Born, Greenspan & Rubin: OTC regulation comes full circle

Photo from C-SPAN

As the global financial markets unraveled, and words like “derivatives”, “credit default swaps” and “collateralized debt obligations” seeped into America’s lexicon, Brooksley Born stayed quiet.

During her tenure as Commodity Futures Trading Commission chairwoman in the Clinton administration, Born recognized and warned her colleagues about the dangers of an unregulated over-the-counter derivatives market.

But then-Federal Reserve Chairman Alan Greenspan, along with then-Treasury Secretary Robert Rubin and Securities and Exchange Commission Chairman Arthur Levitt scoffed at her proposal that the CFTC regulate the products, and eventually, after a failed push for regulation, Born resigned in 1999 and went quietly into the private sector.

Now, as a member of the Financial Crisis Inquiry Commission, Born spoke forcefully.

And, ironically, her detractors Greenspan and Rubin listened as she castigated the men for their role in the deregulation of OTC derivatives, the same derivatives that caused the near-collapse of American International Group Inc. and the demise of investment banks Lehman Brothers Inc. and Bear Stearns Inc.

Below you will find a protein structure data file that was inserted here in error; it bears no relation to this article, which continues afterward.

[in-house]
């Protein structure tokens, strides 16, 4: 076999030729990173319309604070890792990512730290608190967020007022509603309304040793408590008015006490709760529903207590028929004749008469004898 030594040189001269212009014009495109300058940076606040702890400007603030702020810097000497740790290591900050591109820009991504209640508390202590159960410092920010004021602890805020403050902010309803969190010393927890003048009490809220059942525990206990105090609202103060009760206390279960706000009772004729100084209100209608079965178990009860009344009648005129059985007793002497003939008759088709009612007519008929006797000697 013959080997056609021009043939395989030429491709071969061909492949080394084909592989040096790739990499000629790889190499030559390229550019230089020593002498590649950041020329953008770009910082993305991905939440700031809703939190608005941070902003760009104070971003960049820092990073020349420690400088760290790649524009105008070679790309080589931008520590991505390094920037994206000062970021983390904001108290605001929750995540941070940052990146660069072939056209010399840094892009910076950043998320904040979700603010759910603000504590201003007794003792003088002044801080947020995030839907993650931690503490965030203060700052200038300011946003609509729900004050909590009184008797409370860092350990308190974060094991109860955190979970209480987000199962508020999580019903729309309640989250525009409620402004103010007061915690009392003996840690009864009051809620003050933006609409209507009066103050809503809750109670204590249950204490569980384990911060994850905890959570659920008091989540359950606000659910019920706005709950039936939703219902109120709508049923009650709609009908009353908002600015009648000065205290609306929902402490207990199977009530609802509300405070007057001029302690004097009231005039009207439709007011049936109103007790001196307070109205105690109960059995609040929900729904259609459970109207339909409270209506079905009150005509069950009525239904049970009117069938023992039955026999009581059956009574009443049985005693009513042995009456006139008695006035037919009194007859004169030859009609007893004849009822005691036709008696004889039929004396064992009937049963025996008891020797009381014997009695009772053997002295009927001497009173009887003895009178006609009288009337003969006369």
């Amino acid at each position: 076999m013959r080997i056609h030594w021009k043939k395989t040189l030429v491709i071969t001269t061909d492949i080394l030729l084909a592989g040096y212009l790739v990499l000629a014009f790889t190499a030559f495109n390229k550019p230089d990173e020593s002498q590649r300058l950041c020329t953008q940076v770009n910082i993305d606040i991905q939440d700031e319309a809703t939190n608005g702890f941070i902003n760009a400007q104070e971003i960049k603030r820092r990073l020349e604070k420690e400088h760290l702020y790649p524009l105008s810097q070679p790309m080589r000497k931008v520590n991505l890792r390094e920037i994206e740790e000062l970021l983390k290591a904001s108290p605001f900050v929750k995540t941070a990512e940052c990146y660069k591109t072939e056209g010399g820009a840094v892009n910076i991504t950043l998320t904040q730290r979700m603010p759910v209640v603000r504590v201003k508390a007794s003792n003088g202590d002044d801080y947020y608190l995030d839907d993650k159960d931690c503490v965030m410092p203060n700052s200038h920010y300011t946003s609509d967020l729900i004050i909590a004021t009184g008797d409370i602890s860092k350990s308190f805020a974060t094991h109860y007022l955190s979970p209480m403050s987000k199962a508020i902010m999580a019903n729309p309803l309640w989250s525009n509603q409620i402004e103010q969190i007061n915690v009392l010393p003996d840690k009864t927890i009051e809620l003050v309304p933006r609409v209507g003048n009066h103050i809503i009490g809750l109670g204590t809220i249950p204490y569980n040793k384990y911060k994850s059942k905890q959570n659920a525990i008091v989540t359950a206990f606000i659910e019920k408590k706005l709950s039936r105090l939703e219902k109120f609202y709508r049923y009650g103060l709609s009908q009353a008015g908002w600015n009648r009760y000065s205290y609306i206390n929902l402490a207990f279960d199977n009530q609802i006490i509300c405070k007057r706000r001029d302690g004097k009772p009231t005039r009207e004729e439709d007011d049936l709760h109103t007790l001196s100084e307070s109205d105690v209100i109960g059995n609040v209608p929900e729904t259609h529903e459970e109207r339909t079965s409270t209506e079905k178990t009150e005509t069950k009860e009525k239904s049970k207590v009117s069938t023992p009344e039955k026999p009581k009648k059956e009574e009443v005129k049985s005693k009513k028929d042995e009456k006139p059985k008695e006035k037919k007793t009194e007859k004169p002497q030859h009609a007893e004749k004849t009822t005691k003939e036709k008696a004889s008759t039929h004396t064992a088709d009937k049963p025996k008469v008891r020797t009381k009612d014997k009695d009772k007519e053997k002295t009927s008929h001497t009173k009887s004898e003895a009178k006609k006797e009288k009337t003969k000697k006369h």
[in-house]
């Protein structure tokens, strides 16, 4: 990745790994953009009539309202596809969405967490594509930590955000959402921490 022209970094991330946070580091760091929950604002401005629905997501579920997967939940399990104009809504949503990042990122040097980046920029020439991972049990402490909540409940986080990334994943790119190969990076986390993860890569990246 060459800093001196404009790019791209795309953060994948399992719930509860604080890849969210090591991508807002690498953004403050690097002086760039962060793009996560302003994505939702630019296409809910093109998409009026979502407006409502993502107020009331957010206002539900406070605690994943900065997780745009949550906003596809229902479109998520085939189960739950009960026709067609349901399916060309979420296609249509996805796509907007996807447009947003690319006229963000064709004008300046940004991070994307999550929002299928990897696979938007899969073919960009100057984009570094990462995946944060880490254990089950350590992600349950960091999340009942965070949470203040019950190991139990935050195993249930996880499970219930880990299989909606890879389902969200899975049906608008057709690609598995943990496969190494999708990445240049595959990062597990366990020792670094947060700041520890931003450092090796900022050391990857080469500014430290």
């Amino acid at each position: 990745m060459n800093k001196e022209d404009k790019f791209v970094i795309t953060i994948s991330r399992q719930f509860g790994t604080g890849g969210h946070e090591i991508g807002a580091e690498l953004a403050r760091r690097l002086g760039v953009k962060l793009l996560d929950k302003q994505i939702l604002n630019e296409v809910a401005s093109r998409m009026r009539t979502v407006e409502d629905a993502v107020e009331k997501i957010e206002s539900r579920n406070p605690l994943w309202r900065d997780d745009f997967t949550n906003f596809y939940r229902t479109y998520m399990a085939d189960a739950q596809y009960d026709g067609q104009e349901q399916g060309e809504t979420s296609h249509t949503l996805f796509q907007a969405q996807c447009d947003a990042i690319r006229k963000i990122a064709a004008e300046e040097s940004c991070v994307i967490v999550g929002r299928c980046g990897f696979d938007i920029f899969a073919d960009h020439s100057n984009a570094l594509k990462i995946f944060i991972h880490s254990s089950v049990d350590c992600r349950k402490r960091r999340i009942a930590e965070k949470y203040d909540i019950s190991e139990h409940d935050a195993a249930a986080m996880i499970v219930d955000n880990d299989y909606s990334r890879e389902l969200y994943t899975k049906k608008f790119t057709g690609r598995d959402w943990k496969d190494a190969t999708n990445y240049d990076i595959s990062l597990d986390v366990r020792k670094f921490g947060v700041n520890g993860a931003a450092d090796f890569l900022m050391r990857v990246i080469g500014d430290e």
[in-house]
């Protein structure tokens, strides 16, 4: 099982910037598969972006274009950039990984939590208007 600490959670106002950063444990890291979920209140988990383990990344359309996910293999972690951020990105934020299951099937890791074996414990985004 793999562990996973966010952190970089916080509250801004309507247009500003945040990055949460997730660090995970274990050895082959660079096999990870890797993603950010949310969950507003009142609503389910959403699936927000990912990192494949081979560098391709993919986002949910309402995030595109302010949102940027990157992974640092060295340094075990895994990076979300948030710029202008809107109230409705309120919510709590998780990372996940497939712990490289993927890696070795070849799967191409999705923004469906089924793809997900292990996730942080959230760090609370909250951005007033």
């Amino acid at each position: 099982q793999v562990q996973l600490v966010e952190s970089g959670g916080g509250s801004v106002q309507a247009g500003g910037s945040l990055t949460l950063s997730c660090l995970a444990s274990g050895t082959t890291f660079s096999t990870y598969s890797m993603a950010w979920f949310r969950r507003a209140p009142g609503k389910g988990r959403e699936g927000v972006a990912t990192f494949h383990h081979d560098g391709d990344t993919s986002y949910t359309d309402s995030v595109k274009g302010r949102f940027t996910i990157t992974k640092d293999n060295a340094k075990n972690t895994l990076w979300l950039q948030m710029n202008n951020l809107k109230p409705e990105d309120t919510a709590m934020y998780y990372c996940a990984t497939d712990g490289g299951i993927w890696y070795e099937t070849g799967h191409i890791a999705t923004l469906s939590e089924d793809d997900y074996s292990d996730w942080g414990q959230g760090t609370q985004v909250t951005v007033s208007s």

“You’ve long championed the growth of the over-the-counter derivatives market because of the risk-shifting opportunities it provides,” Born said to Greenspan. “You’ve also taken the position that the over-the-counter derivatives market should not be regulated. “

“You welcomed the adoption of the Commodity Futures Modernization Act of 2000, which eliminated virtually all Federal government regulation of the OTC derivatives market and also pre-empted certain state laws relating to it,” Born said. “So as a result, OTC derivatives have been trading with virtually no regulation for a decade and the market grew to exceed $680 trillion in notional amount by the summer of 2008.”

Greenspan’s response: “There was no evidence that they [OTC derivatives] didn’t work exactly as they were going to.”

And, at one point during Rubin’s testimony, he said he wasn’t in favor of any derivatives deregulation during his time as Treasury Secretary.

Greenspan and Rubin’s testimonies revealed Wall Street and Washington’s lethargy toward changing its ways, even though the crisis has proven Born to be right.

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